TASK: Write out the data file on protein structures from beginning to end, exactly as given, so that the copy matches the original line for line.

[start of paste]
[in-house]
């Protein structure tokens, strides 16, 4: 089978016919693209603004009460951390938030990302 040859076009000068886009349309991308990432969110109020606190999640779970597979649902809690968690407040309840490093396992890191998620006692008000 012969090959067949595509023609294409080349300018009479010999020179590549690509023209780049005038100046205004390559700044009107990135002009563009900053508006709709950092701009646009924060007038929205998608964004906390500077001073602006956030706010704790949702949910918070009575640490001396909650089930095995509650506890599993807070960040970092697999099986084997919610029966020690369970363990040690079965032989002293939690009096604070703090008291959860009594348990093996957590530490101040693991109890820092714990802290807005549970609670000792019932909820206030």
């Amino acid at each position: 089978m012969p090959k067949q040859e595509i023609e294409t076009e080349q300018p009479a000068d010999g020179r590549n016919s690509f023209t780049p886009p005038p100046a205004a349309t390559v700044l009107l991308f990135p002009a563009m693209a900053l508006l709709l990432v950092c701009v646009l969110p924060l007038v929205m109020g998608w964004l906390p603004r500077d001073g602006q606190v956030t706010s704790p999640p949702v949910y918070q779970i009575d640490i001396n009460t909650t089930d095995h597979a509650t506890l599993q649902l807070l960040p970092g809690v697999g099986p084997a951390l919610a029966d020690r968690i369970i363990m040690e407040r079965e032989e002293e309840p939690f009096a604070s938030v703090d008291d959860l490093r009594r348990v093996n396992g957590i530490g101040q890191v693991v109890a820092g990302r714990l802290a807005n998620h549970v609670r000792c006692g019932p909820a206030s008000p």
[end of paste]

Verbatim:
[in-house]
């Protein structure tokens, strides 16, 4: 089978016919693209603004009460951390938030990302 040859076009000068886009349309991308990432969110109020606190999640779970597979649902809690968690407040309840490093396992890191998620006692008000 012969090959067949595509023609294409080349300018009479010999020179590549690509023209780049005038100046205004390559700044009107990135002009563009900053508006709709950092701009646009924060007038929205998608964004906390500077001073602006956030706010704790949702949910918070009575640490001396909650089930095995509650506890599993807070960040970092697999099986084997919610029966020690369970363990040690079965032989002293939690009096604070703090008291959860009594348990093996957590530490101040693991109890820092714990802290807005549970609670000792019932909820206030």
């Amino acid at each position: 089978m012969p090959k067949q040859e595509i023609e294409t076009e080349q300018p009479a000068d010999g020179r590549n016919s690509f023209t780049p886009p005038p100046a205004a349309t390559v700044l009107l991308f990135p002009a563009m693209a900053l508006l709709l990432v950092c701009v646009l969110p924060l007038v929205m109020g998608w964004l906390p603004r500077d001073g602006q606190v956030t706010s704790p999640p949702v949910y918070q779970i009575d640490i001396n009460t909650t089930d095995h597979a509650t506890l599993q649902l807070l960040p970092g809690v697999g099986p084997a951390l919610a029966d020690r968690i369970i363990m040690e407040r079965e032989e002293e309840p939690f009096a604070s938030v703090d008291d959860l490093r009594r348990v093996n396992g957590i530490g101040q890191v693991v109890a820092g990302r714990l802290a807005n998620h549970v609670r000792c006692g019932p909820a206030s008000p």